Another case of caste-based patriarchal violence is the story of Ghazala Shaheen, a “low caste”, but highly educated, Muslim woman from Multan who was abducted along with her mother and gang raped. Ghazala Shaheen’s uncle had allegedly eloped with a “high caste” woman of the perpetrator’s family. Ghazala Shaheen was selected for the gang-rape by the “upper caste” tribesmen for her uncle’s crime and for the crime of daring to educate herself.
Embedded in the stories of these women being gang-raped, killed, paraded naked in the streets, abducted, and forcibly converted, is the old, ugly story of caste. Except for some intrepid researchers and a handful of Dalit activists, everyone else in Pakistan is silent on the issue.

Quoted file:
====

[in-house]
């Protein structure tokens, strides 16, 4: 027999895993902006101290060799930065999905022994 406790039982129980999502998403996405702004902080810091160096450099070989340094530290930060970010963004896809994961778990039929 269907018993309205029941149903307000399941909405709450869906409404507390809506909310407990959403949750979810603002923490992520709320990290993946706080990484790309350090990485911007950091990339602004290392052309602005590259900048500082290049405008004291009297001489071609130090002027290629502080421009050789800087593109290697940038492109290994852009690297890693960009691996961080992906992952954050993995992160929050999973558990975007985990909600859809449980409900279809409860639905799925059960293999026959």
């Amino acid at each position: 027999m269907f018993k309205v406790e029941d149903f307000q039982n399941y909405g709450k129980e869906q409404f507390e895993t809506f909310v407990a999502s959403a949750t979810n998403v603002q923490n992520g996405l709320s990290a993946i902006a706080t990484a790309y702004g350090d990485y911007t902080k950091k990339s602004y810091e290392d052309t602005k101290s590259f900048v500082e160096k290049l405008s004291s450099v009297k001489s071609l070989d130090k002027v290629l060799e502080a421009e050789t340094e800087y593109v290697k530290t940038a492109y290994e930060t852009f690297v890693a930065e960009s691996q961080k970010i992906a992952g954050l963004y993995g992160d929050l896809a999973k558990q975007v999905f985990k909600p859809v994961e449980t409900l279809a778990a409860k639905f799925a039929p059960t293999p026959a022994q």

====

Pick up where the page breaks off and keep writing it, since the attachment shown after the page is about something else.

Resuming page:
At a time of increased militarization and polarization, can we afford to continue to ignore such a pervasive and divisive issue that makes women even more vulnerable to violence, oppression and discrimination? Caste is a women’s issue and perhaps its time for South Asian feminists in Pakistan to start speaking up about it.
The author works with the Thardeep Rural Development Programme and is based in Karachi, Pakistan.